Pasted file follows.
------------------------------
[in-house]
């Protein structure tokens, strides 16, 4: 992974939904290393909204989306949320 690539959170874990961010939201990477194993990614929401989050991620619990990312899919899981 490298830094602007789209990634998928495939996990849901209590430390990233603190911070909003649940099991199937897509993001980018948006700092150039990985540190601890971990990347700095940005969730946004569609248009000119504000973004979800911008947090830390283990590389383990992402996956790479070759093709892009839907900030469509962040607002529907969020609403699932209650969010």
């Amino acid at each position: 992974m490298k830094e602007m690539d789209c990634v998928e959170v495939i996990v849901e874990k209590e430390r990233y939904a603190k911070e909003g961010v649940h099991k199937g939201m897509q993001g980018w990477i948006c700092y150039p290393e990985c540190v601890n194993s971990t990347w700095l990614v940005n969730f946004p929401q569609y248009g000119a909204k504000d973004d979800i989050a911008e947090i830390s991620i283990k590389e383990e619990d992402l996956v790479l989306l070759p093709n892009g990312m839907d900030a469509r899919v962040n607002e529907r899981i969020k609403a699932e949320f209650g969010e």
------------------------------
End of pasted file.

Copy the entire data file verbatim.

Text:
[in-house]
């Protein structure tokens, strides 16, 4: 992974939904290393909204989306949320 690539959170874990961010939201990477194993990614929401989050991620619990990312899919899981 490298830094602007789209990634998928495939996990849901209590430390990233603190911070909003649940099991199937897509993001980018948006700092150039990985540190601890971990990347700095940005969730946004569609248009000119504000973004979800911008947090830390283990590389383990992402996956790479070759093709892009839907900030469509962040607002529907969020609403699932209650969010």
């Amino acid at each position: 992974m490298k830094e602007m690539d789209c990634v998928e959170v495939i996990v849901e874990k209590e430390r990233y939904a603190k911070e909003g961010v649940h099991k199937g939201m897509q993001g980018w990477i948006c700092y150039p290393e990985c540190v601890n194993s971990t990347w700095l990614v940005n969730f946004p929401q569609y248009g000119a909204k504000d973004d979800i989050a911008e947090i830390s991620i283990k590389e383990e619990d992402l996956v790479l989306l070759p093709n892009g990312m839907d900030a469509r899919v962040n607002e529907r899981i969020k609403a699932e949320f209650g969010e």